In a world where information comes instantly with a click of a button, COVID-19 testing methods are catching up to the norm. Thanks to researchers at Auburn University, a brand-new device that delivers an instant COVID-19 test result has been developed.
What is it?
The Auburn University Samuel Ginn College of Engineering team released that they have created an electronic device based on two-dimensional materials that are modified with antibodies. Once the virus spike protein interacts with the antibody inside the testing device, it impacts the electronic properties of the atomically-thin monolayer 2D material.
In a nutshell, this is revolutionary because the device can sense the presence of the COVID-19 virus spike protein almost as soon as the sample hits the chip—these proteins are what penetrate the host cell and cause infection.
“As soon as the lab technician puts the sample drop on the transistor surface, the device responds, and the result is evident.”Masoud Mahjouri-Samani, Assistant Professor in Electrical and Computer Engineering, Auburn University
The antigen tests that are currently used for the rapid on-the-spot screening tests deliver results within tens of minutes. However, these types of tests are most accurate when the viral load is at its highest. The newly developed electronic sensors on the machine created by Auburn researchers enables a much faster detection of samples with much lower viral load.
This means the machine will detect even the smallest amount of the virus protein in your body, an amount that could potentially be missed by current rapid antigen tests.
These results show promise in combining science and engineering to solve many of our medical conundrums.
Why is it important?
Although the device tells you if you have COVID-19 just like any other test, the speed at which it gives results would be the fastest of the currently available methods. Early detection is vital, especially with the recent rise in hospitalizations given the high infection rate of the Delta variant.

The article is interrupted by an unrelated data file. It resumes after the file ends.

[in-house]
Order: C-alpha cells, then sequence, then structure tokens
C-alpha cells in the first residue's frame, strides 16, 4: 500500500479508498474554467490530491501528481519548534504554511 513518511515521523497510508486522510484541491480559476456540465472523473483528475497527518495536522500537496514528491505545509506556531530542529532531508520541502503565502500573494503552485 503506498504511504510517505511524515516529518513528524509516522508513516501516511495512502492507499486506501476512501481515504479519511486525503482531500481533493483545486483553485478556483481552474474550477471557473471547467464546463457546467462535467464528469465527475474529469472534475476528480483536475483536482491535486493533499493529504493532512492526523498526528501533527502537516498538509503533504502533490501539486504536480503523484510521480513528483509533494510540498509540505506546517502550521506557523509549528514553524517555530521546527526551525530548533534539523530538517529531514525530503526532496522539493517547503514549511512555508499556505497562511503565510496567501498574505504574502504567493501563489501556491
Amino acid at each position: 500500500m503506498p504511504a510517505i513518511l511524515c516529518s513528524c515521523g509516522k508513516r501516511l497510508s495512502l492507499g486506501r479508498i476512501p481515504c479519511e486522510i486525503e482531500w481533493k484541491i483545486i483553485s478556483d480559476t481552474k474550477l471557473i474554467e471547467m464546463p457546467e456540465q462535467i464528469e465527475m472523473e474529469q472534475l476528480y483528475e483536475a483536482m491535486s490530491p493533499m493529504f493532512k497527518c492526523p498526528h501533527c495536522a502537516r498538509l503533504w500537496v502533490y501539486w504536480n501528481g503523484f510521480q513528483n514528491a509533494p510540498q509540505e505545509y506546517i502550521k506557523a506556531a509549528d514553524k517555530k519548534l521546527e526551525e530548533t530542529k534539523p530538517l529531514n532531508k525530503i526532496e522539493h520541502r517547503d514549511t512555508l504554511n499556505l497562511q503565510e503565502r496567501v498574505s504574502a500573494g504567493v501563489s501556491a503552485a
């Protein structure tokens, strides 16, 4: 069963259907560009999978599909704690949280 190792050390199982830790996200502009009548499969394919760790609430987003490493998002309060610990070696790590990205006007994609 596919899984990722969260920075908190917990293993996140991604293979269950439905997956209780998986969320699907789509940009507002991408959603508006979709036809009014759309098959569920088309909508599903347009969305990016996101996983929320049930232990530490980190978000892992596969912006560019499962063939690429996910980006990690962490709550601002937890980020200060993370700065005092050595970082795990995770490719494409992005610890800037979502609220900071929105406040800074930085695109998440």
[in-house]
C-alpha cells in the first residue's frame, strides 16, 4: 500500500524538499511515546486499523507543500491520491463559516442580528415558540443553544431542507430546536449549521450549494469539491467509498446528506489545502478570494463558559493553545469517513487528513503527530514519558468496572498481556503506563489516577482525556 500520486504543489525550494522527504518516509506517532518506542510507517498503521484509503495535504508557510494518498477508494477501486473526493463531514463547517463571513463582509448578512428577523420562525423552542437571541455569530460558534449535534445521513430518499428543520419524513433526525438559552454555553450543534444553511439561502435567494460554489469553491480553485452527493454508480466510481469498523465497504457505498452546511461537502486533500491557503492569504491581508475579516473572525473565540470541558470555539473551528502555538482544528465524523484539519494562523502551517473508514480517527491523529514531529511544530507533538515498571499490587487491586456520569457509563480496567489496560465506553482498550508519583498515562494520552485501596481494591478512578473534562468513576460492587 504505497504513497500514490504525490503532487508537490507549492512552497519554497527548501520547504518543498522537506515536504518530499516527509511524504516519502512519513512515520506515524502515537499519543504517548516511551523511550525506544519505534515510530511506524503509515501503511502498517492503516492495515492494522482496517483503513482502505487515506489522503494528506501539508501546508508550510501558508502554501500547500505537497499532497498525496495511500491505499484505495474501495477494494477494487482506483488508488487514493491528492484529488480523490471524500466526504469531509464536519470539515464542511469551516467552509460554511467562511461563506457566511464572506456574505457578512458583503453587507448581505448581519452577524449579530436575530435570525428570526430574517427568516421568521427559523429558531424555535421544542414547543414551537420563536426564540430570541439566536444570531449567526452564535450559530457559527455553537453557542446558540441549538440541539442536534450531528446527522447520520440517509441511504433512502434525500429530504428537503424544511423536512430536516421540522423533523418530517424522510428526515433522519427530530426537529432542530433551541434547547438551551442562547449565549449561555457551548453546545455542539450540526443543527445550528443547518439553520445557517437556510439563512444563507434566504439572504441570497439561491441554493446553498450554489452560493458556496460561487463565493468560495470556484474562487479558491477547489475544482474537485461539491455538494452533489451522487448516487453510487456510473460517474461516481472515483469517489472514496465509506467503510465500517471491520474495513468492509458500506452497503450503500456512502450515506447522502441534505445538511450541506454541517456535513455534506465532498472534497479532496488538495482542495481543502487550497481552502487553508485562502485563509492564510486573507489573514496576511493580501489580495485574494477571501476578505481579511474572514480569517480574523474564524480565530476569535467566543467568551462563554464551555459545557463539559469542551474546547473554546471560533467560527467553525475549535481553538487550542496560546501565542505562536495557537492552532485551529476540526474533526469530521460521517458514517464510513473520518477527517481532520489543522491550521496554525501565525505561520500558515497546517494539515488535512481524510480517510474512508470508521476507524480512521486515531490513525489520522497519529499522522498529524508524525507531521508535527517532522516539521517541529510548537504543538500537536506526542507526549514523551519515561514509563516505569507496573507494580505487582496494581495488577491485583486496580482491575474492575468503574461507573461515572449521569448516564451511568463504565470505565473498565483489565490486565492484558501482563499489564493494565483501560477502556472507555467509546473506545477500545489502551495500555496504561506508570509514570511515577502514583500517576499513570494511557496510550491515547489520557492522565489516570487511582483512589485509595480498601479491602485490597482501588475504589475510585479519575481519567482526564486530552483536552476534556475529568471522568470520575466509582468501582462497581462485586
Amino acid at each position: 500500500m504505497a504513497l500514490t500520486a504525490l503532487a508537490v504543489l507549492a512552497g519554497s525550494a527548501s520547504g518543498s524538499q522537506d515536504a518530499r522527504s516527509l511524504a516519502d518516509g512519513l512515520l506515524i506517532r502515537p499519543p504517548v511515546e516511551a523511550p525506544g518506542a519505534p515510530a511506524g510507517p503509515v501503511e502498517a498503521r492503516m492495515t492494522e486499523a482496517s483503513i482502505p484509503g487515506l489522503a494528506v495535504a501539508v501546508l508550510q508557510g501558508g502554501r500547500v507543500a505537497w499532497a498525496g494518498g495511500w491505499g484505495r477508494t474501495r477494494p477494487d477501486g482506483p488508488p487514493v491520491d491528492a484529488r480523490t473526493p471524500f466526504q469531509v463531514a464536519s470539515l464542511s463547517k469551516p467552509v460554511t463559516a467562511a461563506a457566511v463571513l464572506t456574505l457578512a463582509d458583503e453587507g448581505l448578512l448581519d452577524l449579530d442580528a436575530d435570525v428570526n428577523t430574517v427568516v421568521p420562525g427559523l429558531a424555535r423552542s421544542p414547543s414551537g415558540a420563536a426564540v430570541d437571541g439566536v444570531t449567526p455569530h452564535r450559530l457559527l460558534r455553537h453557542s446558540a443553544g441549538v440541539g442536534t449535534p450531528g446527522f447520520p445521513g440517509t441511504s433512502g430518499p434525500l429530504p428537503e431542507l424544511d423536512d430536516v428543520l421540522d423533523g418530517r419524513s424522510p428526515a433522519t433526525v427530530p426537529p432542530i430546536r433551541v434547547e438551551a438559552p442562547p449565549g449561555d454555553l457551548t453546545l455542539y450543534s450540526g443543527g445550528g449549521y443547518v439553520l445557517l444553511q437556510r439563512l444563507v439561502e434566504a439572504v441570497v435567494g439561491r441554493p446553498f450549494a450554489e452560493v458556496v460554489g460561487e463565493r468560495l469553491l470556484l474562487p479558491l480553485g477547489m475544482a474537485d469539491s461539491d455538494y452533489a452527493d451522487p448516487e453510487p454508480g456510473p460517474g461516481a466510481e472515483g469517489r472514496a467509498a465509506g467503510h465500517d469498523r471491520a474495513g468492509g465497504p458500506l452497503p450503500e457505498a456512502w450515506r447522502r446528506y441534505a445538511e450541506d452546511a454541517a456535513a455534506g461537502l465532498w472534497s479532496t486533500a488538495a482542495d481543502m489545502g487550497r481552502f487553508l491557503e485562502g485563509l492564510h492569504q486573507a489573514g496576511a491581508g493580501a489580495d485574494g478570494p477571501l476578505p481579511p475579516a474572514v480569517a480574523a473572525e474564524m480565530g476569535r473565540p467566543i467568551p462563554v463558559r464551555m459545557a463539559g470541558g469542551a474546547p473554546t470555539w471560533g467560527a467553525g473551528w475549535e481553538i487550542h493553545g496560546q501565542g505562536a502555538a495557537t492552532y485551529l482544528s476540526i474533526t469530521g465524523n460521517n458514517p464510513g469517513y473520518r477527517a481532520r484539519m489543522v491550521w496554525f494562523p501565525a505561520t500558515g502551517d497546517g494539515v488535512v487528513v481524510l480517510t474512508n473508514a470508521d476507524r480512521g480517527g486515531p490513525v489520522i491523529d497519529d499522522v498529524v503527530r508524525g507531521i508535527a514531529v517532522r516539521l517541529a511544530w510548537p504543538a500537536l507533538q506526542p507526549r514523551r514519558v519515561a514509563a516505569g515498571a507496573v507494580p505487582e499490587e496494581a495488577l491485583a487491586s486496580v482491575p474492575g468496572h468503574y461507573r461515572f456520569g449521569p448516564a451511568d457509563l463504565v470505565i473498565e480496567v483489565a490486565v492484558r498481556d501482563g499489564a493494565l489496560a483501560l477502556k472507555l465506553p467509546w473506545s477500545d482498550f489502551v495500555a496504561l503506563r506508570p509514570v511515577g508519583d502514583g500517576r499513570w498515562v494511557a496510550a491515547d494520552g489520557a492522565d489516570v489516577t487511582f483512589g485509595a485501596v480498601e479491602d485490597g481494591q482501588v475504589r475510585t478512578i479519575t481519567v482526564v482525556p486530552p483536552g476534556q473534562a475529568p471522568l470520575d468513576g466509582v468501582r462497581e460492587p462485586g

The device itself is as small as a microchip with the sample itself being larger than the chip. This gives it the advantage of being very compact and transferable.
What’s especially interesting is that the use of this device isn’t limited to COVID-19. It could potentially serve as a detector for many other viruses in the future.
“One of the great advantages of the device is that it’s extremely portable, and you can develop arrays of devices with a variety of functionalizations for testing.”Michael C. Hamilton, Electrical and Computer Engineering Professor, Auburn University
Although this project will need to go through further trials and approvals before it can be accessible to the public, it’s an exciting new prospect when looking at convenient methods for disease testing.
The researchers behind it
The project was spearheaded by Assistant Professor at Auburn University, Mahjouri-Samani, along with Auburn University co-author Michael C. Hamilton—professor in electrical and computer engineering and director of the Alabama Micro/Nano Science and Technology Center. Their research was published by the American Chemical Society ACS NANO, a recognized leader in publishing nanoscience and nanotechnology research.
Other authors involved in the project:
- Marcel A. Kuroda, Associate Professor in Physics, Auburn University
- Parvin Fathi-Hafshejani, first author and graduate student in electrical and computer engineering, Auburn University
- Nurul Azam, graduate student in electrical and computer engineering, Auburn University
- Lu Wang, graduate student in physics, Auburn University
- Sahar Hasim, Assistant Professor in Biology, Mercer University
“In the middle of a pandemic, everybody is desperate and looking for some solutions. How could we, as researchers at Auburn University, help…we put our minds together and asked, ‘What could we develop to solve a problem and more quickly provide peace of mind to people and improve quality of life in an affordable fashion?’”Masoud Mahjouri-Samani, Assistant Professor in Electrical and Computer Engineering, Auburn University
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